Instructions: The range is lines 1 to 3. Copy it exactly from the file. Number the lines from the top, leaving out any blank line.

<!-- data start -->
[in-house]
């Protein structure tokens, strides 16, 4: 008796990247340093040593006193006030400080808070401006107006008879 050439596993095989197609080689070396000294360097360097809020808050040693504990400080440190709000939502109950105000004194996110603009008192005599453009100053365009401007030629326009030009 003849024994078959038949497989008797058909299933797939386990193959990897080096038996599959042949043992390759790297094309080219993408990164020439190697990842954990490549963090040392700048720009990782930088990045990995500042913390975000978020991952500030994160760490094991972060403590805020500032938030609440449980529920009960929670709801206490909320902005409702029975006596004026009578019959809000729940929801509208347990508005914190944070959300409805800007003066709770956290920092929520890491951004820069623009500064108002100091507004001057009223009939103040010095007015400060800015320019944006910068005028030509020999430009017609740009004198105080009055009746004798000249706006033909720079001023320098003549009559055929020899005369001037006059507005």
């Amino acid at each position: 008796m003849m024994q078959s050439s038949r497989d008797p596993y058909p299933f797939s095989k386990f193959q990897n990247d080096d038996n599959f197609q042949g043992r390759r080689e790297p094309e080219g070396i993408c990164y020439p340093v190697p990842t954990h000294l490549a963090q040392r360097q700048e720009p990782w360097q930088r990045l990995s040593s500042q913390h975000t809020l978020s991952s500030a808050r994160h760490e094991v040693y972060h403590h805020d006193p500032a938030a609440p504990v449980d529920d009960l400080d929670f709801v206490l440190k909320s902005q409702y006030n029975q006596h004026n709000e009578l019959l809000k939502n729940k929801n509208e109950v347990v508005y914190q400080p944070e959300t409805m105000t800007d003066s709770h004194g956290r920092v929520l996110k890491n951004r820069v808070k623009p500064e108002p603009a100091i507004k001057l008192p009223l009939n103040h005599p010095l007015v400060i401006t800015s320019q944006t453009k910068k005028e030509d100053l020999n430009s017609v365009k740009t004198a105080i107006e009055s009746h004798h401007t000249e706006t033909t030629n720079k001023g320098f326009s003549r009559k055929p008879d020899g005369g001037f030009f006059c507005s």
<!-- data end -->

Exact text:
[in-house]
């Protein structure tokens, strides 16, 4: 008796990247340093040593006193006030400080808070401006107006008879 050439596993095989197609080689070396000294360097360097809020808050040693504990400080440190709000939502109950105000004194996110603009008192005599453009100053365009401007030629326009030009 003849024994078959038949497989008797058909299933797939386990193959990897080096038996599959042949043992390759790297094309080219993408990164020439190697990842954990490549963090040392700048720009990782930088990045990995500042913390975000978020991952500030994160760490094991972060403590805020500032938030609440449980529920009960929670709801206490909320902005409702029975006596004026009578019959809000729940929801509208347990508005914190944070959300409805800007003066709770956290920092929520890491951004820069623009500064108002100091507004001057009223009939103040010095007015400060800015320019944006910068005028030509020999430009017609740009004198105080009055009746004798000249706006033909720079001023320098003549009559055929020899005369001037006059507005």
């Amino acid at each position: 008796m003849m024994q078959s050439s038949r497989d008797p596993y058909p299933f797939s095989k386990f193959q990897n990247d080096d038996n599959f197609q042949g043992r390759r080689e790297p094309e080219g070396i993408c990164y020439p340093v190697p990842t954990h000294l490549a963090q040392r360097q700048e720009p990782w360097q930088r990045l990995s040593s500042q913390h975000t809020l978020s991952s500030a808050r994160h760490e094991v040693y972060h403590h805020d006193p500032a938030a609440p504990v449980d529920d009960l400080d929670f709801v206490l440190k909320s902005q409702y006030n029975q006596h004026n709000e009578l019959l809000k939502n729940k929801n509208e109950v347990v508005y914190q400080p944070e959300t409805m105000t800007d003066s709770h004194g956290r920092v929520l996110k890491n951004r820069v808070k623009p500064e108002p603009a100091i507004k001057l008192p009223l009939n103040h005599p010095l007015v400060i401006t800015s320019q944006t453009k910068k005028e030509d100053l020999n430009s017609v365009k740009t004198a105080i107006e009055s009746h004798h401007t000249e706006t033909t030629n720079k001023g320098f326009s003549r009559k055929p008879d020899g005369g001037f030009f006059c507005s």